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Unread 08-14-2010, 04:19 AM
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Default Measurement of signs of chemical shift differences between ground and excited protein

Abstract Carr-Purcell-Meiboom-Gill (CPMG) relaxation dispersion NMR spectroscopy has emerged as a powerful tool for quantifying the kinetics and thermodynamics of millisecond exchange processes between a major, populated ground state and one or more minor, low populated and often invisible Ô??excitedÔ?? conformers. Analysis of CPMG data-sets also provides the magnitudes of the chemical shift difference(s) between exchanging states (|╬?¤?|), that inform on the structural properties of the excited state(s). The sign of ╬?¤? is, however, not available from CPMG data. Here we present one-dimensional NMR experiments for measuring the signs of 1HN and 13C╬▒ ╬?¤? values using weak off-resonance R 1¤? relaxation measurements, extending the spin-lock approach beyond previous applications focusing on the signs of 15N and 1H╬▒ shift differences. The accuracy of the method is established by using an exchanging system where the invisible, excited state can be converted to the visible, ground state by altering conditions so that the signs of ╬?¤? values obtained from the spin-lock approach can be validated with those measured directly. Further, the spin-lock experiments are compared with the established H(S/M)QC approach for measuring the signs of chemical shift differences. For the Abp1p and Fyn SH3 domains considered here it is found that while H(S/M)QC measurements provide signs for more residues than the spin-lock data, the two different methodologies are complementary, so that combining both approaches frequently produces signs for more residues than when the H(S/M)QC method is used alone.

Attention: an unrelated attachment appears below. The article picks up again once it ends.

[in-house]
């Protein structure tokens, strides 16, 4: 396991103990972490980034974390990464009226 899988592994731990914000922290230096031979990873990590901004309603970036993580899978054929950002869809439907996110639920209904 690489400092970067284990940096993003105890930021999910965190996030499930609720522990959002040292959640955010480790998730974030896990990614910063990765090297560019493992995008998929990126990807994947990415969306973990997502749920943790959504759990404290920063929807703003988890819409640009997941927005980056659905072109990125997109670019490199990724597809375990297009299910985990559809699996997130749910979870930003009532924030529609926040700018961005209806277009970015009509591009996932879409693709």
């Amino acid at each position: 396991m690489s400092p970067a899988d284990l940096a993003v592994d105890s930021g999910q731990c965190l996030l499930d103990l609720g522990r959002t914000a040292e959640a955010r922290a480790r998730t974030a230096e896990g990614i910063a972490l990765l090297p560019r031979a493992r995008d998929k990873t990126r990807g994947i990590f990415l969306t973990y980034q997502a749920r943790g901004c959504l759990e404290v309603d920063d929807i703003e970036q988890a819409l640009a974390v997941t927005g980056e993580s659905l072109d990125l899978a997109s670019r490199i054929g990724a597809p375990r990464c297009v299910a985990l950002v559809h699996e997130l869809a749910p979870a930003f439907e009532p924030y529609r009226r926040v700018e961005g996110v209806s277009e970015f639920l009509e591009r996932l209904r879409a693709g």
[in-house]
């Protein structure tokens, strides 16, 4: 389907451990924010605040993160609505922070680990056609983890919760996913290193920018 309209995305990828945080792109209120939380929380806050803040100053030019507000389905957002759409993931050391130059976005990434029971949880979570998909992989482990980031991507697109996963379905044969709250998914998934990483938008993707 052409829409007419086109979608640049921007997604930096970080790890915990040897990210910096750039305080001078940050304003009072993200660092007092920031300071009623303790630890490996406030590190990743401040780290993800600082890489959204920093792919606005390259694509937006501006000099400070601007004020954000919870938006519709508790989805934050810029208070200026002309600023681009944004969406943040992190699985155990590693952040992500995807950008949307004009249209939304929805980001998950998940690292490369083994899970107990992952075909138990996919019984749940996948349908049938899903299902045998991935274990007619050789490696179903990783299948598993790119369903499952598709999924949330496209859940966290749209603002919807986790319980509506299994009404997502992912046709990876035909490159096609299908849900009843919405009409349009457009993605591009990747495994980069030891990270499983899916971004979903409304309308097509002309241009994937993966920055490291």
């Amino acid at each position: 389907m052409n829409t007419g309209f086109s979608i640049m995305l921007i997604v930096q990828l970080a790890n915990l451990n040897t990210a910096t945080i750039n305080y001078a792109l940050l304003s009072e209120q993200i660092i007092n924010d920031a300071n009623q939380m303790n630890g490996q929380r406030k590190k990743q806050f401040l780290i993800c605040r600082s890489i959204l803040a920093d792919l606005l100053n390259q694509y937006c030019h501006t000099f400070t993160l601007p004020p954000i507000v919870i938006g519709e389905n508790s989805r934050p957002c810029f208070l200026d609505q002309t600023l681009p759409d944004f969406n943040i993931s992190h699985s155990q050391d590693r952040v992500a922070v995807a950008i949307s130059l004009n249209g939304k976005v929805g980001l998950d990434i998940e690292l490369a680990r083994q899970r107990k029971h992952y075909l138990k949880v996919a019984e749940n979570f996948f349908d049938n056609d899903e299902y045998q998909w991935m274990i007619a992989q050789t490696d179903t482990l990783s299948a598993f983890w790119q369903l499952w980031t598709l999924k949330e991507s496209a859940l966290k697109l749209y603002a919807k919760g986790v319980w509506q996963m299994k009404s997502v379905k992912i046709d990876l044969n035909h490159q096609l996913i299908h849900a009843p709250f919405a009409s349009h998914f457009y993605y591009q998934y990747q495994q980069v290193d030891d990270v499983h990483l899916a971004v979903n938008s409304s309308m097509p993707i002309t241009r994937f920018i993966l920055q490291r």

• Content Type Journal Article
  • DOI 10.1007/s10858-009-9394-z
  • Authors
    • Renate Auer, University of Vienna Department of Structural and Computational Biology, Max F. Perutz Laboratories Campus-Vienna-Biocenter 5 1030 Vienna Austria
    • D. Flemming Hansen, University of Toronto Departments of Molecular Genetics, Biochemistry and Chemistry Toronto ON M5S 1A8 Canada
    • Philipp Neudecker, University of Toronto Departments of Molecular Genetics, Biochemistry and Chemistry Toronto ON M5S 1A8 Canada
    • Dmitry M. Korzhnev, University of Toronto Departments of Molecular Genetics, Biochemistry and Chemistry Toronto ON M5S 1A8 Canada
    • D. Ranjith Muhandiram, University of Toronto Departments of Molecular Genetics, Biochemistry and Chemistry Toronto ON M5S 1A8 Canada
    • Robert Konrat, University of Vienna Department of Structural and Computational Biology, Max F. Perutz Laboratories Campus-Vienna-Biocenter 5 1030 Vienna Austria
    • Lewis E. Kay, University of Toronto Departments of Molecular Genetics, Biochemistry and Chemistry Toronto ON M5S 1A8 Canada

Source: Journal of Biomolecular NMR
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